Of the five parrots I currently have, I have only experienced travel with two: the cockatiels. Linus, my umbrella cockatoo, has had some fairly extensive travel experience from when he lived with Dave and Jamie. I have the expectation that Libby, my quaker, will do just fine. She is one of those rare birds that just rolls through life, never letting too much get in the way of her fun.
The cockatiels, though confident enough to handle the changes, are old. Theo, my goffins cockatoo, is a concern. She has no travel experience at all and fears unfamiliar things. She also sometimes becomes mysteriously afraid of things which are familiar to her. I came home from work one night to hear her screaming. Upon investigation, I found the source of her terror to be a set of hand crafted little wooden dogs that my daughter brought back with her from a trip to Mexico.
These little animals had been in the same location since long before Theo came to live with me. I am sure they stayed inanimate while I was at work that day. I put the wooden dogs in the closet and she settled down, but kept a watchful eye on the closet door in case they tried to escape. I never know what she might decide is unacceptable. This will be an interesting adventure for both of us.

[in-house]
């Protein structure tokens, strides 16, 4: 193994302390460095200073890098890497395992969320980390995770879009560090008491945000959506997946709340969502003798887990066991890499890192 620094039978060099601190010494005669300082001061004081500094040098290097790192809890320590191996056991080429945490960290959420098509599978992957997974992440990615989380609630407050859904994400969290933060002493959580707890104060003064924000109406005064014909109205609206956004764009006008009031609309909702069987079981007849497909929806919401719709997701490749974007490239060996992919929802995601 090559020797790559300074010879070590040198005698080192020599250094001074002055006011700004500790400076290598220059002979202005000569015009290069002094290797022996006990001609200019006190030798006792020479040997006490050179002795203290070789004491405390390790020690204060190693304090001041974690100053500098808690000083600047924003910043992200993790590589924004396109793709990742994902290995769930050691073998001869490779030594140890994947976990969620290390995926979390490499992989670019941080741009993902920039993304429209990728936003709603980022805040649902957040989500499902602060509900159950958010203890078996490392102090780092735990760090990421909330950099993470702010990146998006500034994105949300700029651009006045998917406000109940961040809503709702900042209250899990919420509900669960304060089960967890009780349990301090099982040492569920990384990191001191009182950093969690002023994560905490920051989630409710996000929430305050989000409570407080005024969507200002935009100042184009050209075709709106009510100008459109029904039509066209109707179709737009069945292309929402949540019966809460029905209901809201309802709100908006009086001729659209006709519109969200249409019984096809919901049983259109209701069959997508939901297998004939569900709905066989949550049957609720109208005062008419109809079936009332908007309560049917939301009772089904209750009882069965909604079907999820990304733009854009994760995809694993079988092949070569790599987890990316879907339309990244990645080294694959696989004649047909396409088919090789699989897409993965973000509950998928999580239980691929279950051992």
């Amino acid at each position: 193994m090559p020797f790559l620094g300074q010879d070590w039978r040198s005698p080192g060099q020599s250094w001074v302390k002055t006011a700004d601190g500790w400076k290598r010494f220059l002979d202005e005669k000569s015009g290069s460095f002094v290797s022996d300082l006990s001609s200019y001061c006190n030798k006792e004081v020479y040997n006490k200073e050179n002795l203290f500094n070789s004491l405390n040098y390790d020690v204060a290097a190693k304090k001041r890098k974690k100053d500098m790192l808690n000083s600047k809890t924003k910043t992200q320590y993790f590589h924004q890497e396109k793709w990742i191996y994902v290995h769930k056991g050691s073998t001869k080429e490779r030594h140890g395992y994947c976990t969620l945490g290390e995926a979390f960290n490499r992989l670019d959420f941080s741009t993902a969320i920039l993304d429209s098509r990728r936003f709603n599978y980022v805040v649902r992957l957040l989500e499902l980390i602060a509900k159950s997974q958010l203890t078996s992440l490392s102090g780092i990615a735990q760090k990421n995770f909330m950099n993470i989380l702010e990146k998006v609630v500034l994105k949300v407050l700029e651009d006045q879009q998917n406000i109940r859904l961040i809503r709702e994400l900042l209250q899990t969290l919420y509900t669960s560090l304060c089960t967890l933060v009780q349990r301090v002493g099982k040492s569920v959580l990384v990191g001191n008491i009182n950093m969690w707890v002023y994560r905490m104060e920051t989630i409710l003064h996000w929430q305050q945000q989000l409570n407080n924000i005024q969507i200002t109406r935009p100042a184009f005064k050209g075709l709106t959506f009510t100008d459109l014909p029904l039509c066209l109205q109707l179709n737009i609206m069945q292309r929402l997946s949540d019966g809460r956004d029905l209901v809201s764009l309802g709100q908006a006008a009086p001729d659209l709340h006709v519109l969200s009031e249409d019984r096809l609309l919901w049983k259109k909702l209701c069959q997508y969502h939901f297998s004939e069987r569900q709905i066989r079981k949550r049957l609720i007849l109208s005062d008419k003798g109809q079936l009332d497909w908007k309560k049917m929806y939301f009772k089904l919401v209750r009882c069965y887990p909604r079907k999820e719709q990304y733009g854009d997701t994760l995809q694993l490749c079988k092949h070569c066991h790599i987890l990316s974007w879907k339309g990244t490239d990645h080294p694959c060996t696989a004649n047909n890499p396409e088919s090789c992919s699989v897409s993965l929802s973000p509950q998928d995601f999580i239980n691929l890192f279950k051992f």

Finding the right perches for the ride is probably the biggest problem I am facing. I need to provide soft rope perches for both the cockatiels and for Theo. Following an injury, one of my cockatiels has three toes forward and one back on one foot and he lacks a good grip with that foot.
Theo has had problems with pressure sores on her feet and needs the comfort of a soft perch for the trip. Normally, that would be no problem, but Theo is terrified of rope perches or perches covered in vet tape.
I have been trying to slowly adapt her to accepting a comfy perch for months, but she’ll have no part of them. So this is where we are with her: the rope swing in her cage is okay, rope perches are evil. Wooden perches are wonderful, little wooden dogs, not so much. I never thought I’d be saying this, but it looks like Linus, the diva, might be the easiest of the bunch to move.
Libby, if she will tolerate the drive being surrounded by large, unknown birds, will be a close runner-up. I have written in previous posts about the importance of change in your everyday routine to keep your parrots adaptable for just this type of situation. Hopefully, we’re prepared.
Author Patty Jourgensen specializes in avian health, behavior and nutrition and has been working with and caring for rescue birds since 1987.
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